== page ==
We have yet to see how effective this programme has been.

Why this preference for male child

Well, according to a survey, the main reason for preference for a male child is that parents expect to live with their sons in their old age. Not surprisingly, about 77percent prefer living with their sons to only seven percent wanting to live with their daughters.

Second most important reason being, Indian families expect sons to support them financially in their old age.74 percent Indians are willing to take financial support from their sons as opposed to 18 percent who are comfortable with taking money from their daughters.  

There are many other reasons as well like it is believed sons add to family wealth and property while daughters drain it through dowries. Male children continue the family lineage while daughters are married away to another household.

Sons are expected to perform important religious roles. And finally, one important reason being – sons defend or exercise the family’s power while daughters have to be defended and protected, this creates a false burden on the household.

In all of the above reasons, things to consider are – Where is the say of the girls and women in all of these? Are daughters incapable of taking care of their parents emotionally or financially? Who has decided they cannot? Why can’t daughters perform religious roles? Why can’t women be taught self-defence to protect themselves? Again the perpetrators of sexual crimes are boys and men, why aren’t they reigned in? 

Indian society is basically a patriarchal form of society, which favours men in every which way. We will see change in society only if we are willing to accept that daughters/girls are equal to our sons/boys.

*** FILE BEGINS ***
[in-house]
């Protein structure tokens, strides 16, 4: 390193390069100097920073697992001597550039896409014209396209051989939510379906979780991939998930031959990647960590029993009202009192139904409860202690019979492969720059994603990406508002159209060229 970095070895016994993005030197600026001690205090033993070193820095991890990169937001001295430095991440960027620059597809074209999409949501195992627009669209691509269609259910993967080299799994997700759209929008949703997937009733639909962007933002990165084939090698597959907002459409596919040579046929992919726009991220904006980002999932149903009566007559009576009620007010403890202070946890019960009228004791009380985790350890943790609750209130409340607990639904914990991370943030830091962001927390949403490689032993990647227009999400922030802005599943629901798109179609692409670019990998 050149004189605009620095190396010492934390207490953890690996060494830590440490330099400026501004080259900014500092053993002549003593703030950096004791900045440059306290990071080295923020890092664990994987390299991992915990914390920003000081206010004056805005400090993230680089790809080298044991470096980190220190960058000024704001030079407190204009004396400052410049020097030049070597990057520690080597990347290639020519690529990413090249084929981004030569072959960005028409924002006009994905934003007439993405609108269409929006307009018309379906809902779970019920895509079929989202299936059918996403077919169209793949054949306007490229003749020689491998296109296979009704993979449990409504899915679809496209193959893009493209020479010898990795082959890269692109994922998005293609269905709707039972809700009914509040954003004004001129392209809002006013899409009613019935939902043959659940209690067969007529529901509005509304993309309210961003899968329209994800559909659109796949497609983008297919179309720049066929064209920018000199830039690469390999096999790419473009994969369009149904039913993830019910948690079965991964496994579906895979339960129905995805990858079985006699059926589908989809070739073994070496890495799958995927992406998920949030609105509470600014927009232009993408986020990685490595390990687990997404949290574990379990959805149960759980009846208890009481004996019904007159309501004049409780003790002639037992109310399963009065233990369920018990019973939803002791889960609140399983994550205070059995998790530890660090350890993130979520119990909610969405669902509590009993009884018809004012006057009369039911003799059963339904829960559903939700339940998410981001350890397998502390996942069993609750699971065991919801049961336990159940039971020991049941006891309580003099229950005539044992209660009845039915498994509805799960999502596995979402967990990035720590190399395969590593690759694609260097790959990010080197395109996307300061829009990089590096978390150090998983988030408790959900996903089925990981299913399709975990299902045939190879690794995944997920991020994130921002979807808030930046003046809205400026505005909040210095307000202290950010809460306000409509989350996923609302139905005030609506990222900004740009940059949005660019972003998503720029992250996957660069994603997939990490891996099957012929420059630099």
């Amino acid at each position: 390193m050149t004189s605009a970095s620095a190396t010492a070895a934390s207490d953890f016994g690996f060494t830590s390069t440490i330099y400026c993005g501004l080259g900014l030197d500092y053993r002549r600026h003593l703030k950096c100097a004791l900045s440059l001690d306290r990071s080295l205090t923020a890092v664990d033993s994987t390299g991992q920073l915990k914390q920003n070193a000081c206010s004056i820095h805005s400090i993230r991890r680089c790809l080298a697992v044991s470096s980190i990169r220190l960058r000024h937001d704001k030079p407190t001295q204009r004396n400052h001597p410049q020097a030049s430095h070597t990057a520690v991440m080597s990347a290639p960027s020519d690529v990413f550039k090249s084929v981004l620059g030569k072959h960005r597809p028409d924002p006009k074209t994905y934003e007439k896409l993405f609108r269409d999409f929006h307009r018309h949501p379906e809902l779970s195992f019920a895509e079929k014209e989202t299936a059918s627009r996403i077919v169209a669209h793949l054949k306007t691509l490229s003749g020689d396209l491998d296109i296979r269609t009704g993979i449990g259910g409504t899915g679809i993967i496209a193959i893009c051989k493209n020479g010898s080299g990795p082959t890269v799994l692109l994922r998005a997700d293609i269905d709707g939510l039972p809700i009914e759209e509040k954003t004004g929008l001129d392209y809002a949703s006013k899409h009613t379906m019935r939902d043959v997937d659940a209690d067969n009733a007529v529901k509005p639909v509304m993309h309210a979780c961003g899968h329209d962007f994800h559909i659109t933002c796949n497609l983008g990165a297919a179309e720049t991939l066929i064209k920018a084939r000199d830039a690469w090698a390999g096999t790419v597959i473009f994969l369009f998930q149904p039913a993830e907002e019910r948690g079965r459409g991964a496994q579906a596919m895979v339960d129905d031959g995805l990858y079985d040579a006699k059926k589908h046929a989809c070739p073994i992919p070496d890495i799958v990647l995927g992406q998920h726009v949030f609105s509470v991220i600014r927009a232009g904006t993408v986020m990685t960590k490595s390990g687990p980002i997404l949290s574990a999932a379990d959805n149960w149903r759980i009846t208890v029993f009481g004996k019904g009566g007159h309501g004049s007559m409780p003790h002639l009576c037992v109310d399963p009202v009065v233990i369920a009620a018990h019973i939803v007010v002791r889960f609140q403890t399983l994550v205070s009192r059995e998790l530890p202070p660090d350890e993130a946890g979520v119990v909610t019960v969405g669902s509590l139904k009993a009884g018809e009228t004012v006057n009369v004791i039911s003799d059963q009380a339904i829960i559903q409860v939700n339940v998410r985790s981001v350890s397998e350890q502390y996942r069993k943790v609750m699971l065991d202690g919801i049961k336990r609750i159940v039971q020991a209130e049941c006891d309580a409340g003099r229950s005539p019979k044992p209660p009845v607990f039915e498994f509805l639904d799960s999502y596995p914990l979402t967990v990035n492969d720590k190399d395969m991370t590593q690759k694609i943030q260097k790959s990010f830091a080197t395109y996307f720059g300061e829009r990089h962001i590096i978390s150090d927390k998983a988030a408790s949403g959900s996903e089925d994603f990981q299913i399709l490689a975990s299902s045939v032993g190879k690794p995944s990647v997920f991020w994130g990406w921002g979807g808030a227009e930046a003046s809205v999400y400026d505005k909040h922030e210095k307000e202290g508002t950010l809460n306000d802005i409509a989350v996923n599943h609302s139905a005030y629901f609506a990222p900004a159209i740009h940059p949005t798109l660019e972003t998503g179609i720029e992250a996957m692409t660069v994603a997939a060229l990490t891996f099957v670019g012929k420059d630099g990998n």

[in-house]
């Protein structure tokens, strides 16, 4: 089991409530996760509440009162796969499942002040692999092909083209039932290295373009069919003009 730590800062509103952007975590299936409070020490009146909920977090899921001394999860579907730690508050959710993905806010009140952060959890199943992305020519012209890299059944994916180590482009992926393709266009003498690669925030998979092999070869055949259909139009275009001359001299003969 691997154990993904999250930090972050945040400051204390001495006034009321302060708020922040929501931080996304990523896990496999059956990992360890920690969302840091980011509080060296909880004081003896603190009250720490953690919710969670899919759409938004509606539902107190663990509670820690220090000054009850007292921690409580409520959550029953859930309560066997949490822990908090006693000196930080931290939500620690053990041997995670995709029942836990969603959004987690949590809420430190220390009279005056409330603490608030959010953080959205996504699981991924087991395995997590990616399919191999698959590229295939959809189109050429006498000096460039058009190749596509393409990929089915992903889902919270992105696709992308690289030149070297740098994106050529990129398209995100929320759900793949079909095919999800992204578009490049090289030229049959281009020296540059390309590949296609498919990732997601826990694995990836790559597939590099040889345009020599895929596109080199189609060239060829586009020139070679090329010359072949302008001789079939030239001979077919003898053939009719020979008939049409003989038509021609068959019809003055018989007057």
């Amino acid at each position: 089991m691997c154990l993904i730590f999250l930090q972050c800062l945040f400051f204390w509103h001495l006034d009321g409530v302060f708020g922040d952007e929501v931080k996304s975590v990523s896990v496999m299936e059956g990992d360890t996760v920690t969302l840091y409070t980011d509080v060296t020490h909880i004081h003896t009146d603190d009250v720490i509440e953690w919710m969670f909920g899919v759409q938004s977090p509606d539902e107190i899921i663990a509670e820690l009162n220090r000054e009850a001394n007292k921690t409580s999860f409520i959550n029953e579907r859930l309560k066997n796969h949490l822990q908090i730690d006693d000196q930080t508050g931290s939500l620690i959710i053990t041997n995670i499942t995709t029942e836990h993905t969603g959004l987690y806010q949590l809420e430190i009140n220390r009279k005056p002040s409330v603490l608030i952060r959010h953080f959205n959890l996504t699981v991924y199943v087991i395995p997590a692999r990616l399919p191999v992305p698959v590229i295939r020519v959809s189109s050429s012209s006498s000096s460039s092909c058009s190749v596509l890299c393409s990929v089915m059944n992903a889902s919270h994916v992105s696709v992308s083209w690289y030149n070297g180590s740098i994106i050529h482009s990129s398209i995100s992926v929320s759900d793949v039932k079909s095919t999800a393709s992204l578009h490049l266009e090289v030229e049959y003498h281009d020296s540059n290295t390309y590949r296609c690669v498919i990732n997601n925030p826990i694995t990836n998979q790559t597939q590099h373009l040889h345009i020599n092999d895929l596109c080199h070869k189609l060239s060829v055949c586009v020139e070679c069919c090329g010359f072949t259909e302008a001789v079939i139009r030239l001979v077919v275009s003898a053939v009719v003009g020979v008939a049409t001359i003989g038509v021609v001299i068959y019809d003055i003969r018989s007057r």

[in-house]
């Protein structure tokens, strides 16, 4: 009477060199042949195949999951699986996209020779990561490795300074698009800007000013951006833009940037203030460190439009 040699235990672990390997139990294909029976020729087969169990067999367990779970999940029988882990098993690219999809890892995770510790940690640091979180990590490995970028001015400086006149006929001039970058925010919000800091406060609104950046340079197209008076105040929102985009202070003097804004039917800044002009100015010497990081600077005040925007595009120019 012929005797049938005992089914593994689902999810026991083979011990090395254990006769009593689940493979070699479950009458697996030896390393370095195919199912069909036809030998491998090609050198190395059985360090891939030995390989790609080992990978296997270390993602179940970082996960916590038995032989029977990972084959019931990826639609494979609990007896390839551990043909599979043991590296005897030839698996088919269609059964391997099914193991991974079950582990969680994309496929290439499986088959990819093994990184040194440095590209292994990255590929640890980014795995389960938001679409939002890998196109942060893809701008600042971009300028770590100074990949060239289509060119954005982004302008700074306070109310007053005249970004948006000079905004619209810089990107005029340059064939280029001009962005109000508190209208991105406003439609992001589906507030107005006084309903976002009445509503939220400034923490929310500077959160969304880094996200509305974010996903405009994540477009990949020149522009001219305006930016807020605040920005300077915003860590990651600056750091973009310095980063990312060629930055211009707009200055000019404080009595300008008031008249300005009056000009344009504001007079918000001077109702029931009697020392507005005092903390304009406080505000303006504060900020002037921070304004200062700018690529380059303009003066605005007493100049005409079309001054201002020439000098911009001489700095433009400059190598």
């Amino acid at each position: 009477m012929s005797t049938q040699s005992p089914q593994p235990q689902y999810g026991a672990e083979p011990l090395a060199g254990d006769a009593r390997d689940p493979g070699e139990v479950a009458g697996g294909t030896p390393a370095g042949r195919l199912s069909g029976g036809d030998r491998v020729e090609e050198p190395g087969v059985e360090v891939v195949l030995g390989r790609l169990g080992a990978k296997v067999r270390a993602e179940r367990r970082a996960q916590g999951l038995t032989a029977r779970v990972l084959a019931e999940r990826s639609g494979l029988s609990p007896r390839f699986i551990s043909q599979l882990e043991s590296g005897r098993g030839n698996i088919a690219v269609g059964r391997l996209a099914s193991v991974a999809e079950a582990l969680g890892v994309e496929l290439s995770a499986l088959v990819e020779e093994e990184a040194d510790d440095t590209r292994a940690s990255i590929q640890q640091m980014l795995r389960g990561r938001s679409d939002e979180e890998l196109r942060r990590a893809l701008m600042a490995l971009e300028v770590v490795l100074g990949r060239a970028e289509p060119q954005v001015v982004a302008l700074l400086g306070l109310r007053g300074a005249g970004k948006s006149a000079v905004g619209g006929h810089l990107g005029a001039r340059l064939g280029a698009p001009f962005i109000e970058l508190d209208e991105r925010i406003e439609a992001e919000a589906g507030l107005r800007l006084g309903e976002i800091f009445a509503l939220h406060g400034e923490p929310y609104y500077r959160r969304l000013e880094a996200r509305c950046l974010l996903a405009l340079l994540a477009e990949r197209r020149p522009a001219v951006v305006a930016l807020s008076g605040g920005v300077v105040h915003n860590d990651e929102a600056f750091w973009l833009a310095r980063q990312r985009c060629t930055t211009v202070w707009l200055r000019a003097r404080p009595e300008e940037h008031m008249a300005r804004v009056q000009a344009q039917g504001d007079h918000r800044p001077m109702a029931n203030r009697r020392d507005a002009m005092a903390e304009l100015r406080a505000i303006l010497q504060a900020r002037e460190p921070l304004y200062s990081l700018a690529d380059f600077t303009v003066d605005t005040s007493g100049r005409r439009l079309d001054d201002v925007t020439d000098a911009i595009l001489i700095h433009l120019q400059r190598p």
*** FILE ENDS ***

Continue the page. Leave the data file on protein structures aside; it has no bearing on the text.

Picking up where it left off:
Can we start celebrating girl child day by eliminating all forms of discrimination against girls and then take it to the next level from there!

(The views expressed are the writer’s own)

Smita Singh is a freelance writer who has over 17 years of experience in the field of print media, publishing, and education. Having worked with newspapers like The Times of India (as a freelancer), National Mail, Dainik Bhaskar, and DB Post, she has also worked with Rupa& Co, a book publishing house, and edited over 30 books in all genres.

She has worked with magazines like Discover India and websites called HolidayIQ and Hikezee (now Go Road Trip). She has also written for Swagat (former in-flight magazine of Air India), Gatirang (magazine of MarutiUdyog), India Perspectives (magazine for Ministry of External Affairs) and Haute Wheels (magazine of Honda).

After turning freelance writer she wrote on art and architecture for India Art n Design. She also worked for Princeton Review as a full-time Admissions Editor and then IDP Education Private Limited as an Application Support Consultant. Smita has her own website called bookaholicanonymous.com which supports her love for books and reading!

You can reach her at: [email protected]

(Collage with images from the net)